The Neo-Malthusian League was the direct outcome of the celebrated trial In London in 1877 of Charles Bradlaugh and Mrs. Annie Besant, who had frankly admitted distributing among the English poor thousands upon thousands of copies of the pamphlet of a Boston physician. Dr. Knowlton, entitled “Fruits of Philosophy,” originally published in this country in 1833. The Neo-Malthusian League, sponsored by those valiant pioneers, Charles and George Drysdale and Dr. Alice Vickery, soon spread to all countries of the continent, and Its doctrines were put into practice in Holland, where fifty-three birth control clinics, approved by the Dutch Government, have been conducted with great success for forty years.

The birth control movement, which has now absorbed the earlier Neo-Malthusian movement, originated right here in New York, just a decade ago. While the Neo-Malthusians based their propaganda on the broad general basis of Malthus’s theory of population, the expression “birth control” was devised in my little paper of advance feminism, The Woman Rebel, as one of the fundamental rights of the emancipation of working women. The response to this idea of birth control was so immediate and so overwhelming that a league was formed—the first birth control league in the world.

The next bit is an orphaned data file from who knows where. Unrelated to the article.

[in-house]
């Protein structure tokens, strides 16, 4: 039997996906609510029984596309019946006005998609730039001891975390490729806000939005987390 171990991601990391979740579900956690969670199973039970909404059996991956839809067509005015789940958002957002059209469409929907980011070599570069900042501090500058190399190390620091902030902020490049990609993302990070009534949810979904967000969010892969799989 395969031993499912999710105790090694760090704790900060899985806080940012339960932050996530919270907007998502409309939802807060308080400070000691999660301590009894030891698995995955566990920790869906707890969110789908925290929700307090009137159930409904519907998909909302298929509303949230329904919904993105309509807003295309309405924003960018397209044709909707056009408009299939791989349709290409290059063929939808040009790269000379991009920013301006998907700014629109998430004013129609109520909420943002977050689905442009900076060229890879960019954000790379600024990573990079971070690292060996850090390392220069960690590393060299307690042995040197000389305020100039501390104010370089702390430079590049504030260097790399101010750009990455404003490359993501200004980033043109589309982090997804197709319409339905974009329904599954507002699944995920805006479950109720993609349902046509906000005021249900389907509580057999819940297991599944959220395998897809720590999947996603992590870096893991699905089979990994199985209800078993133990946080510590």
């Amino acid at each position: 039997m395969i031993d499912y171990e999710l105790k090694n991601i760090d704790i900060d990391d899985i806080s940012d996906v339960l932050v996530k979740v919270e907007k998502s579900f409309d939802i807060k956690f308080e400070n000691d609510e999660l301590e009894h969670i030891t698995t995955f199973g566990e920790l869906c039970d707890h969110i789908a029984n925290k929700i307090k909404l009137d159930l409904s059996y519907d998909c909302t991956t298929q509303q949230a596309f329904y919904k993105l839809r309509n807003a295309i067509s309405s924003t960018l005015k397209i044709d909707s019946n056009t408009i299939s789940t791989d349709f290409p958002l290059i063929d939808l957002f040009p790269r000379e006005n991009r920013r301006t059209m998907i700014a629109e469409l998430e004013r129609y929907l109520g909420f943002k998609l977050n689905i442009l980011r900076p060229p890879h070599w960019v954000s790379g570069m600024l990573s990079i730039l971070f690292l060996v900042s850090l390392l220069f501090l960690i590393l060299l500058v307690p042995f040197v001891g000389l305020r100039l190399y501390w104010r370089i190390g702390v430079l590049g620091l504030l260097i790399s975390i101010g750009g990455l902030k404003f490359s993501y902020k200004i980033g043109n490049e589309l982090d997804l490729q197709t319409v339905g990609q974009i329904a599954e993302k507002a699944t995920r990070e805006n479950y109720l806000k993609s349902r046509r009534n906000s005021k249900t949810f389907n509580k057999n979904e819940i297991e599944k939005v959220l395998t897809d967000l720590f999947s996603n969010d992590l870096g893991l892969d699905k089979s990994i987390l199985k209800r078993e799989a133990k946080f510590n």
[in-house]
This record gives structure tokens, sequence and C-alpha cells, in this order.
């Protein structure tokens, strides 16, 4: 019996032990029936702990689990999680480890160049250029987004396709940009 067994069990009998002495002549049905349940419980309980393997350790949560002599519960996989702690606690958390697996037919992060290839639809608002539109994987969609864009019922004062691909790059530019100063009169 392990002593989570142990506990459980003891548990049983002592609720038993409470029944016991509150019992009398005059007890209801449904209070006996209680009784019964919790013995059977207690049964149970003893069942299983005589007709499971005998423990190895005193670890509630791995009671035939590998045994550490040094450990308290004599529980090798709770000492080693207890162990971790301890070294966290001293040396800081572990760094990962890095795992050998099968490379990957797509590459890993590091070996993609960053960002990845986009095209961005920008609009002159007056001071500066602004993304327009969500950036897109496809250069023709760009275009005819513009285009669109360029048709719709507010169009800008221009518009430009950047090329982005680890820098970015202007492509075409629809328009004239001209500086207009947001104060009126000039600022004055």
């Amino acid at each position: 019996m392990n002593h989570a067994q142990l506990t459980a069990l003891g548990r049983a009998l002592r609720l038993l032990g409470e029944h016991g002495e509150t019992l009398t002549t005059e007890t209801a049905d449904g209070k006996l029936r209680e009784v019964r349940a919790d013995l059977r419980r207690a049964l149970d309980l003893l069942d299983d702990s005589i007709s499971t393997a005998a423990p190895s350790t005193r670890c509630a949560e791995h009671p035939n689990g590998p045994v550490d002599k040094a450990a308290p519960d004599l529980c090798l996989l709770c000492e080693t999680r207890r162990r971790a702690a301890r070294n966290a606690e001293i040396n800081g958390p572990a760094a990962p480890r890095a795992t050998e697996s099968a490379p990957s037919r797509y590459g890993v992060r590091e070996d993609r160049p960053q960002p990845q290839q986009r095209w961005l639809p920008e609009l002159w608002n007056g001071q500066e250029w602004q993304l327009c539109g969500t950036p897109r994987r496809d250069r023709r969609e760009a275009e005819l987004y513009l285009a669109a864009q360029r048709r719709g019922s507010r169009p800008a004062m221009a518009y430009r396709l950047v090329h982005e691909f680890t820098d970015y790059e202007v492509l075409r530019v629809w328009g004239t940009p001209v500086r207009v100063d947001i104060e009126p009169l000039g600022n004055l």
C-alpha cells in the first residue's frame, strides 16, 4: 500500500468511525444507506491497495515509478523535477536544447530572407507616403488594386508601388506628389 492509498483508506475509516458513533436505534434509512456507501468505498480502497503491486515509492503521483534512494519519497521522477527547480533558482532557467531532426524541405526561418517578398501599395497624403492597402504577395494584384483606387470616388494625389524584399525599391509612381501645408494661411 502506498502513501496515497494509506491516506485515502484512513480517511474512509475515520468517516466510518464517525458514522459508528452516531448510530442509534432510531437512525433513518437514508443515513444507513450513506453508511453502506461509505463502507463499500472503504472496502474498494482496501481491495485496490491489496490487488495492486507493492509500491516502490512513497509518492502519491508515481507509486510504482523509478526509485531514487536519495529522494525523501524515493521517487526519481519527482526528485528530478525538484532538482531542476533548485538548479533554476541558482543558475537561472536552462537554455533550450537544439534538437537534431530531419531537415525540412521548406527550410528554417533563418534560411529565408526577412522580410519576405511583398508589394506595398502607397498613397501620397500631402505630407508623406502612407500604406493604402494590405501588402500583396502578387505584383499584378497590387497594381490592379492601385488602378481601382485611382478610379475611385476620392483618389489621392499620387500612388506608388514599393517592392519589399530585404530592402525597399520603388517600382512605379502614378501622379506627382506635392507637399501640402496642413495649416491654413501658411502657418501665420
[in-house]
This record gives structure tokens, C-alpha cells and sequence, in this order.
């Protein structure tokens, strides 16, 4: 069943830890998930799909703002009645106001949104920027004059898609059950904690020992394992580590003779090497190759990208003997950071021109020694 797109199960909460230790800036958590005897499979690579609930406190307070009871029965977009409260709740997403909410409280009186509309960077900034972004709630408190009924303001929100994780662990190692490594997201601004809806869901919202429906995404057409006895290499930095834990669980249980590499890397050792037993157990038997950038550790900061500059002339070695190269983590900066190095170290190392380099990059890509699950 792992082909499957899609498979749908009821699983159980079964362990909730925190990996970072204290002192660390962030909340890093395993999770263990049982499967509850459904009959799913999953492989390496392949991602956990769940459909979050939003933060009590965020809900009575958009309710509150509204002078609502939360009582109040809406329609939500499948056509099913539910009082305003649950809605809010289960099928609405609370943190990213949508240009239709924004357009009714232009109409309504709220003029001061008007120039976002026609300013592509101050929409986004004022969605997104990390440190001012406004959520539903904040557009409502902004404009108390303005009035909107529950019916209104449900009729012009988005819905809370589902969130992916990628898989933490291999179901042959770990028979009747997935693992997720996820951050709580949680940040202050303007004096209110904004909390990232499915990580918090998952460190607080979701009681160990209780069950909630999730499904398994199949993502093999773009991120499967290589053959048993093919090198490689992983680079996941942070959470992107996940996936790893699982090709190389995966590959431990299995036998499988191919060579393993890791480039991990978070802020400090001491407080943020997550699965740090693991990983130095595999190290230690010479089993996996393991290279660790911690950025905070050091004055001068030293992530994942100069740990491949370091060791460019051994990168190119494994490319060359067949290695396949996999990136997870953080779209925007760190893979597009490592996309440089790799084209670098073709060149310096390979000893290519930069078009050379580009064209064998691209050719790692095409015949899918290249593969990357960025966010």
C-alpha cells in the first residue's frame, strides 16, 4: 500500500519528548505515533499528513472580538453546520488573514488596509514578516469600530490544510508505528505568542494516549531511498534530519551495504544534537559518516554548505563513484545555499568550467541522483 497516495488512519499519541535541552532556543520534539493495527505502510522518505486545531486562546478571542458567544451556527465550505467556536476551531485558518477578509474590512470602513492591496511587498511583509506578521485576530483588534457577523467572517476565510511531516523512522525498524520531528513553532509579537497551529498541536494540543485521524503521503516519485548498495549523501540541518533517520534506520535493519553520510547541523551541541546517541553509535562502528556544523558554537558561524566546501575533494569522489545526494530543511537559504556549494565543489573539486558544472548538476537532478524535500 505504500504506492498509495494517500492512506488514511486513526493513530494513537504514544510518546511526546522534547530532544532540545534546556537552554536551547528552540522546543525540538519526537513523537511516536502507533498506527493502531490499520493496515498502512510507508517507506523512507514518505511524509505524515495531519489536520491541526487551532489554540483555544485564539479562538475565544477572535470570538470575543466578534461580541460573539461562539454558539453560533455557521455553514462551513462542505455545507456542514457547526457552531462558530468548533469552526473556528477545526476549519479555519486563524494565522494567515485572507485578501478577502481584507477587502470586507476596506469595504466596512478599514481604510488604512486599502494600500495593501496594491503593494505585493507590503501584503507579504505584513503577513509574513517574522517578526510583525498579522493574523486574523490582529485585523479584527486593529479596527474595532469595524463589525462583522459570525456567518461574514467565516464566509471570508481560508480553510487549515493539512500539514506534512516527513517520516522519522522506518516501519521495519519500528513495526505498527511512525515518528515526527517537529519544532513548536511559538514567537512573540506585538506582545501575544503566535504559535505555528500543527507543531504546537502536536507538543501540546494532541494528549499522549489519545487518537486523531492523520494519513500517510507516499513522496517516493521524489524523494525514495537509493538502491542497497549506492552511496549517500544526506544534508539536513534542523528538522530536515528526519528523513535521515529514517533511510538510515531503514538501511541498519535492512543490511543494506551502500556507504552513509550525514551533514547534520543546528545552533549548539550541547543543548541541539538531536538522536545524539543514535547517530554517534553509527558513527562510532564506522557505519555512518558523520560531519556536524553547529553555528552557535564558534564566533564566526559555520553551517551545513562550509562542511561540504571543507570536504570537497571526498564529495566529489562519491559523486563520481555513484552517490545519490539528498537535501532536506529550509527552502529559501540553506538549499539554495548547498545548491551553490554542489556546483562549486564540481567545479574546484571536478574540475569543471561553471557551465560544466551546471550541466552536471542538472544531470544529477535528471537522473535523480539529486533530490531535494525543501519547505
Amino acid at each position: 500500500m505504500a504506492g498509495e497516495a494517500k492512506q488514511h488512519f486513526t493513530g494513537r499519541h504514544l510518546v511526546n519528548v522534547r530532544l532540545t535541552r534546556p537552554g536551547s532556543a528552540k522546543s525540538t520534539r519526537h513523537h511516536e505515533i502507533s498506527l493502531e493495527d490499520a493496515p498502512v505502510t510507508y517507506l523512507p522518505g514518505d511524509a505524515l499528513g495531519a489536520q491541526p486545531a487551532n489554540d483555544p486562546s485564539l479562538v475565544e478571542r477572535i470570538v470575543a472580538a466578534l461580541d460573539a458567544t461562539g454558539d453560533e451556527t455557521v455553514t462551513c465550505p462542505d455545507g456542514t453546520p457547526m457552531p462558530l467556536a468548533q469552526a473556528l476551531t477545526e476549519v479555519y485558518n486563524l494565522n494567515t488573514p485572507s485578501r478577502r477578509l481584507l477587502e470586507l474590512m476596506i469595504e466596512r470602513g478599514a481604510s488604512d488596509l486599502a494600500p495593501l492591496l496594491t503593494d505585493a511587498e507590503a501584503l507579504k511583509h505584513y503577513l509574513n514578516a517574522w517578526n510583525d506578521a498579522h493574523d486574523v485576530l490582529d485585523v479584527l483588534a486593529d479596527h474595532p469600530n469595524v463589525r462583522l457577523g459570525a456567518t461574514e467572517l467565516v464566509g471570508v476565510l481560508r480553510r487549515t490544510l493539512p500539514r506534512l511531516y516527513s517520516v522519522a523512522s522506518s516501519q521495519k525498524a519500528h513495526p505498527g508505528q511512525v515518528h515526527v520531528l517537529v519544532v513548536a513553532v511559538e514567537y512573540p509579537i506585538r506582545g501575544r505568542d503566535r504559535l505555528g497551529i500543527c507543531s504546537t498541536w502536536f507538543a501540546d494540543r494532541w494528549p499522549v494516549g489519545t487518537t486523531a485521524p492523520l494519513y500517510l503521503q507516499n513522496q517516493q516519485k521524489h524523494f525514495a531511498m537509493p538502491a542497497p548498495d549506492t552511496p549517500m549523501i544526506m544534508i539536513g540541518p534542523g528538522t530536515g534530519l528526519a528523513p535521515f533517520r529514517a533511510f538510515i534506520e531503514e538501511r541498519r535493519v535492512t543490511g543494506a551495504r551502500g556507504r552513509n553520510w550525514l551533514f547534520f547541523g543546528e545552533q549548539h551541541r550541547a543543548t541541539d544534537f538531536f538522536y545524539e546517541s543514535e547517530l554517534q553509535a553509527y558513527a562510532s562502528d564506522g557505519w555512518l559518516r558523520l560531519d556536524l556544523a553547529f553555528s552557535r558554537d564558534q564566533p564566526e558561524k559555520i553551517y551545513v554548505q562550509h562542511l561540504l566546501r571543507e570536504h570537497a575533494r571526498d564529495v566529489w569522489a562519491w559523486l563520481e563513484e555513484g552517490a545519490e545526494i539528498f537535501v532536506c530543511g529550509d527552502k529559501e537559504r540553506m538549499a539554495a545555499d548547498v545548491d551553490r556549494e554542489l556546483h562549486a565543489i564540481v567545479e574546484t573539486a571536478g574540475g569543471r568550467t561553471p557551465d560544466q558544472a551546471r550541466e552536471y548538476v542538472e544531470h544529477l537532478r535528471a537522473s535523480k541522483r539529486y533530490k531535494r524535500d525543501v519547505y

Here on the right you can read the key MAGGIE_nyt1paragraph of the New York Times article. Just to make it completely clear, we learn here that the “whole philosophy” of our innocent Maggie could be described as “the release and cultivation of the better racial elements in our society, and the gradual suppression, elimination and eventual extirpation of defective stocks—those human weeds which threaten the blooming of the finest flowers of American civilization”. Here we also find one of her stock phrases back: “human weeds”. No, she never had much respect for the beautiful flower of life.